vii. Ld. Counsel also submitted that the appellant has entered into various license agreements with M/s. Akzo Nobel Coatings International BV, Netherlands. The agreements dated 01/06/12 and 01/09/2012 permit the appellant to use the intellectual property belonging to the principal, in the manufacture of various goods in India. Separately another agreement dated 16/9/2004 has been entered into by which the appellant has been allowed to use the technology, trade mark, technical knowhow etc for manufacture of industrial paints, ceilings etc. Other license agreements cover trading of goods. Even though royalty is payable to their principals in Netherlands, as per the above agreements, no goods have been imported from the said principal. In view of above, he submitted that the royalty paid is unrelatable to the import of goods and hence there is no justification for adding such royalty amounts to the assessable value to the imported goods rules 10(1)(c) of CVR, 2007. He relied on several case laws including:-
i. CC v. Toyota Kirloskar Motor P Ltd : 2007 (213) ELT 4 (SC);
ii. Commissioner of Customs v. Ferodo India Pvt. Ltd : 2008 (224) E.L.T. 23 (S.C.);
iii. Commissioner of Customs, Mumbai v. BASF Strenics Pvt. Ltd : 2006 (195) ELT 206;
iv. ABB Ltd. v. CC, 2013 (288) ELT 296;
viii. The Ld. Counsel further submitted that the lower authority has relied on the case of Matsushita Television and Audio (I) Ltd. Vs. CC : 2007 (211) ELT 200 (SC) but the same is not applicable to the present case where suppliers and licensers are different and there is no evidence of indirect payments.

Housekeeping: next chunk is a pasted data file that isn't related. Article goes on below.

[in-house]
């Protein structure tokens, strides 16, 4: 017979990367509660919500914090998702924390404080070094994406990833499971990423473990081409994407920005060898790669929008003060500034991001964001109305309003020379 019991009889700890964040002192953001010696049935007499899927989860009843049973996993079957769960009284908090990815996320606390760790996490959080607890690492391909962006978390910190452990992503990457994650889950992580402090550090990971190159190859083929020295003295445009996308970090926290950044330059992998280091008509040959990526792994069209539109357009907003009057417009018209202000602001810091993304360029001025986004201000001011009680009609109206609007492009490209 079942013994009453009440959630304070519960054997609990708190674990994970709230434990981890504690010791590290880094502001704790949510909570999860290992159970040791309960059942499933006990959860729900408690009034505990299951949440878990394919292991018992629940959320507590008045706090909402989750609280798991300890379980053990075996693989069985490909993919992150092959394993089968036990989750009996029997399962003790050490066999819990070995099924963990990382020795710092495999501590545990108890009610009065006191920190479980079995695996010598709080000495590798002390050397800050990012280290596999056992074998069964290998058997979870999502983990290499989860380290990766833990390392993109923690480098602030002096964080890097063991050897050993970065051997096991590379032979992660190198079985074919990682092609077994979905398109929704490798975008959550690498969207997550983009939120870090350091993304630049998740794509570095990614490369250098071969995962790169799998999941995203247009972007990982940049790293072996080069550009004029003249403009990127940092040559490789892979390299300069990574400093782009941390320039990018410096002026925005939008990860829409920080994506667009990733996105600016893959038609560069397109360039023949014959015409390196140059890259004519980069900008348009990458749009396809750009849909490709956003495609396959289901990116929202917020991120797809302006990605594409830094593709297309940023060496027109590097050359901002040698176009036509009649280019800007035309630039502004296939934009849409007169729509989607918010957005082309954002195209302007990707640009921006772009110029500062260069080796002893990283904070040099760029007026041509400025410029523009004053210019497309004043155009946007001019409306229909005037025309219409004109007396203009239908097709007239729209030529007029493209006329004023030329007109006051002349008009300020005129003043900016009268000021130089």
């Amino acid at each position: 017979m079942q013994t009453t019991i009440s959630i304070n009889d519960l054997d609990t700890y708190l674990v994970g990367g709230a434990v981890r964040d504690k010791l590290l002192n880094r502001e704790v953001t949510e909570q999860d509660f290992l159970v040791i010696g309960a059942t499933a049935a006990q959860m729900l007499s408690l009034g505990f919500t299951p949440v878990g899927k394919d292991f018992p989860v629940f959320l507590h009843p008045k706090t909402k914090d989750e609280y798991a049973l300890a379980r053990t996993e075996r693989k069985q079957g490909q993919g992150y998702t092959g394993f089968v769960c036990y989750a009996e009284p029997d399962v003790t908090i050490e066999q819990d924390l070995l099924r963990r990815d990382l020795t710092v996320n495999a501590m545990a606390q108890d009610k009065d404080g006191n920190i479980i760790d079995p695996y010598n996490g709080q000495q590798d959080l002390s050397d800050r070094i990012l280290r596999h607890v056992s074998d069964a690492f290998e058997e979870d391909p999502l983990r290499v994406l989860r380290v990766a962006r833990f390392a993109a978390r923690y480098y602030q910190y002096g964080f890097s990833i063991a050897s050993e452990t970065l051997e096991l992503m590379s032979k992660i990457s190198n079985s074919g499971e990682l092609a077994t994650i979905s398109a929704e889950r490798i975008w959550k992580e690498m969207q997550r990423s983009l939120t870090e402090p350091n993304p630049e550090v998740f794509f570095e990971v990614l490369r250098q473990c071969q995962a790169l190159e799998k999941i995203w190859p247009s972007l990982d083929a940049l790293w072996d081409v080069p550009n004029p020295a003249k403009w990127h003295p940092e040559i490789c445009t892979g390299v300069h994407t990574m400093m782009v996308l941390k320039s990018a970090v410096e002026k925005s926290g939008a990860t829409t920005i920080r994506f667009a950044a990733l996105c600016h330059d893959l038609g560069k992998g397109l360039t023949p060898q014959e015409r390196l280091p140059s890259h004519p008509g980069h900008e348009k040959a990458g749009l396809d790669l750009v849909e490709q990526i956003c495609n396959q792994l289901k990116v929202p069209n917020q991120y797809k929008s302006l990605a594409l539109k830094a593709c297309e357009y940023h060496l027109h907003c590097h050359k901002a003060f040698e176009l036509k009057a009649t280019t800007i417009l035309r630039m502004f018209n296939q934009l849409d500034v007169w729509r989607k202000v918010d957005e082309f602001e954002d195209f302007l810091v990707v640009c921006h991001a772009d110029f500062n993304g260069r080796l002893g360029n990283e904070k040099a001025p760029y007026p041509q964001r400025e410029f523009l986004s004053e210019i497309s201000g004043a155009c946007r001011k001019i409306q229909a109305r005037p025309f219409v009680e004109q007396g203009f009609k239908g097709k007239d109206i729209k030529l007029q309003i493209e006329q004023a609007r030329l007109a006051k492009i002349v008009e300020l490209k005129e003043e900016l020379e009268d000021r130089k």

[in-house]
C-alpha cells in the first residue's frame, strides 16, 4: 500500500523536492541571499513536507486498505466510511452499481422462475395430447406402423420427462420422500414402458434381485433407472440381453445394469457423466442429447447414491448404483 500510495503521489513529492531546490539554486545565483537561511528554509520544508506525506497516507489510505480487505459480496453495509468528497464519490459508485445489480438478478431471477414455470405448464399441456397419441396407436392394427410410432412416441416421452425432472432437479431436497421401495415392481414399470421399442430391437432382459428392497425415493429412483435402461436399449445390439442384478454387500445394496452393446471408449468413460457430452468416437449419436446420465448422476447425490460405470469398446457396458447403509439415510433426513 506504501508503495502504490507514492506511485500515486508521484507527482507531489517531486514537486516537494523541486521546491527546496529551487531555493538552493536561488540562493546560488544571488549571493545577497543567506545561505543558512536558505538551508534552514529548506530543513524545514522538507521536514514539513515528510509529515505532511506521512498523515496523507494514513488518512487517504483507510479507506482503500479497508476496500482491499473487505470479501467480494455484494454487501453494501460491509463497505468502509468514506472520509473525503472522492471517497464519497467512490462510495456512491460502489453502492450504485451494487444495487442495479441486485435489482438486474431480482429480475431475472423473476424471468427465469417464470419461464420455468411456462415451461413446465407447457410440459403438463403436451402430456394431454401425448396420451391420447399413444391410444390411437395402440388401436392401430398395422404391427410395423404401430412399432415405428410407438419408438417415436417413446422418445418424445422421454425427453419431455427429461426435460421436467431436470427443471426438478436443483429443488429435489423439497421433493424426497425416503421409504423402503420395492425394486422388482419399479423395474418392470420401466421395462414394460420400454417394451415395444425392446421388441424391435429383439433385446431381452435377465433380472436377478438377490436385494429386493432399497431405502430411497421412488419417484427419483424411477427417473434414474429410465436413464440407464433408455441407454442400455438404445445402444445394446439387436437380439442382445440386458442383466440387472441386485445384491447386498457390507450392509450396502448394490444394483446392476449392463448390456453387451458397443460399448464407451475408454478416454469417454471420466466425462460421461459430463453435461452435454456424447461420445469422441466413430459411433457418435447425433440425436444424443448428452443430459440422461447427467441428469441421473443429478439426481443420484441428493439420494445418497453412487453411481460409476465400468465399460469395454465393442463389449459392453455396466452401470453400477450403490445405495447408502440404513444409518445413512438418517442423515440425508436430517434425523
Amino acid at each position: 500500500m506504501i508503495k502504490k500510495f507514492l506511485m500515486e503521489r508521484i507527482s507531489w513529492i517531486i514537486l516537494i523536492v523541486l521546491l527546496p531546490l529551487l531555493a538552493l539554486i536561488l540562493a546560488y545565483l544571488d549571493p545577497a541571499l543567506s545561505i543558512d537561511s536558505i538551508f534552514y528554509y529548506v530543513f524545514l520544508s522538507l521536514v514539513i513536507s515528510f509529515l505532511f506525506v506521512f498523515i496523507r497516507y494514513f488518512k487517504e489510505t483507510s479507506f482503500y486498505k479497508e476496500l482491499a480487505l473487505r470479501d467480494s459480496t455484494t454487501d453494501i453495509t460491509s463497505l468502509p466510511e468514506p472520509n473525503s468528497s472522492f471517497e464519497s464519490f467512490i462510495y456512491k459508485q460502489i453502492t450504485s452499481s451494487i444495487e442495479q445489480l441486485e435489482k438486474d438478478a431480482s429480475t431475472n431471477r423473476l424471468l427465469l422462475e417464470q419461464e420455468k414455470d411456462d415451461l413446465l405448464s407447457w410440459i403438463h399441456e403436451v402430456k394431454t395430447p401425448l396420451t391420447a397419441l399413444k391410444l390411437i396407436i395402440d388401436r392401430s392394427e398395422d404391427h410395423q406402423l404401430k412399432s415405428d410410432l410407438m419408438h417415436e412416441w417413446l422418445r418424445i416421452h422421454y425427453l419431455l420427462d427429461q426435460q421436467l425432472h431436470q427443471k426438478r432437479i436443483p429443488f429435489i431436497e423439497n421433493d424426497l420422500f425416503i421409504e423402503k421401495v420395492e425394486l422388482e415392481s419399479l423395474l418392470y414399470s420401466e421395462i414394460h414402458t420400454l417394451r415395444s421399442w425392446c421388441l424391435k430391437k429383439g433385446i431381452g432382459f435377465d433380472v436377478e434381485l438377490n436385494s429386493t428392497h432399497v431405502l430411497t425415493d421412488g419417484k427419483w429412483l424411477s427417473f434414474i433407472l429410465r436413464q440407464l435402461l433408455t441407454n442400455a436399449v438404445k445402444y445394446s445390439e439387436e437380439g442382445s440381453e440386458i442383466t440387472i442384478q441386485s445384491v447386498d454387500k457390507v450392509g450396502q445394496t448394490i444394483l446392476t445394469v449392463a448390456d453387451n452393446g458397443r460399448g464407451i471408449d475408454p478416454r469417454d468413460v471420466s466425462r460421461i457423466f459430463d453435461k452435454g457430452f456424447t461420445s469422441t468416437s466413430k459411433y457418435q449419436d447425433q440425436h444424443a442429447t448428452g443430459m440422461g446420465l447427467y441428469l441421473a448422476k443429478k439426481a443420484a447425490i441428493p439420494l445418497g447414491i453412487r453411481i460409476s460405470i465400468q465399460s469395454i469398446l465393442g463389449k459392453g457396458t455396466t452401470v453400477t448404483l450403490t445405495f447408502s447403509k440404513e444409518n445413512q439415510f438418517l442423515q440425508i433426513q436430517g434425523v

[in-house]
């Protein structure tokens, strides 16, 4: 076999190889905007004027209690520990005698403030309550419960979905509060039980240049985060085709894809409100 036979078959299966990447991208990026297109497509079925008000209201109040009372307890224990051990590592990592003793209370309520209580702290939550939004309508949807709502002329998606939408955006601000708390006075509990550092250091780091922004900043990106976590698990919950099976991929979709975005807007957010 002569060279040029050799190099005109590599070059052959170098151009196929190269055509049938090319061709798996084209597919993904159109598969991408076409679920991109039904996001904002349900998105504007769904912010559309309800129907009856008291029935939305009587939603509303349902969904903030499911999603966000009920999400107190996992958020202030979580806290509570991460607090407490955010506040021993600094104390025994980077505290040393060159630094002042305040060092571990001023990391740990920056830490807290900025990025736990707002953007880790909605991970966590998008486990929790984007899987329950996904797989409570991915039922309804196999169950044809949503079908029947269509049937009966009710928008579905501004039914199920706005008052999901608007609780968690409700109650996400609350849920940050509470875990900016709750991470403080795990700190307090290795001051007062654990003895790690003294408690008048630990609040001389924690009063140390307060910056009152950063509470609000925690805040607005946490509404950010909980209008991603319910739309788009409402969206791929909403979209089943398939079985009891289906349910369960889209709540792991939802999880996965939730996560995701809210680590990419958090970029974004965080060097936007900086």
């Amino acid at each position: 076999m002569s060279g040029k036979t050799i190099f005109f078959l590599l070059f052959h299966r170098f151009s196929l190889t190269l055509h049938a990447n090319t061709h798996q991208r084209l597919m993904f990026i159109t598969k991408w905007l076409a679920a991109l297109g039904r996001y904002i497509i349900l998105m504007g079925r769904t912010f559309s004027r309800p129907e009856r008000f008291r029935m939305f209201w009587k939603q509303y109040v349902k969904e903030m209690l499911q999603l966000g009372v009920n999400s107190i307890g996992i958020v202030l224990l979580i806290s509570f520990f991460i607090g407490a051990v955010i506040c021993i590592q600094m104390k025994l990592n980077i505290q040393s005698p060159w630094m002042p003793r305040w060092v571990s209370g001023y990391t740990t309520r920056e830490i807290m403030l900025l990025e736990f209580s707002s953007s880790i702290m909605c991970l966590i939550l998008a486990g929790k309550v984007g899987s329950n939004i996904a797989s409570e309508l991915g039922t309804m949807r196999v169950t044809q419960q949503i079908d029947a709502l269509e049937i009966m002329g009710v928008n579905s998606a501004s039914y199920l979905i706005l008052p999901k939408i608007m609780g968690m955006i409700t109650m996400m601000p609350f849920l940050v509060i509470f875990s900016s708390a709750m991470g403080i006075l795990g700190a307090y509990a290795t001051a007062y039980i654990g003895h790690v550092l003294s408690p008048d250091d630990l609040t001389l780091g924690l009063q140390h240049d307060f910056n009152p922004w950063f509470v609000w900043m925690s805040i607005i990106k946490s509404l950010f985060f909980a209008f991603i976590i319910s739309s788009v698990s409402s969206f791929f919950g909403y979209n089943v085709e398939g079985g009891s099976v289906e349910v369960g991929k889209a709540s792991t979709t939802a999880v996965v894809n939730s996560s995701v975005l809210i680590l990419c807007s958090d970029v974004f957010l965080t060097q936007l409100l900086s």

5. The Ld. DR justified the impugned order. DR vide his written submission dated 19.09.2017 submitted as follows:
Akzo Nobel NV and its group companies hold 73% of the share capital of the appellant. The appellant was paying royalty to the Foreign Suppliers in terms of the IP royalty agreement on account of trademarks of imported goods.
The related persons have been defined in Rule 2(2) of the Customs Valuation Rules, 2007 which provides that persons shall be deemed to be "related" if they are officers of Directors of one another's business; they are legally recognized partners in business; they are employer of employee; any person directly or indirectly owns, controls or holds 5% or more of the outstanding voting stock or shares of both of them; either of them directly or indirectly controls the other; both of them are directly or indirectly controlled by a third person or together directly or indirectly control in a third person.
In the present appellant's case, it is undeniable that the appellant importer and its Foreign Suppliers are all subsidiaries of the Akzo Novel group and they have common Directors among them. When such is a relationship, it means that a foreign supplier and the appellant are related imported the invoice value for the imported goods can be treated as a transaction value only when the transaction value is adjusted in accordance with Rule 10(1)(c) read with Rule 3(2)(d) of the Customs Valuation Rules, 2007. In this particular case, the goods imported by the importer appellant from its related Foreign Supplier are manufactured by the Foreign Suppliers and are their proprietary goods, on which they hold Trademarks. The Suppliers have affirmed that all products exported to the importer are being sold on principal to principal basis.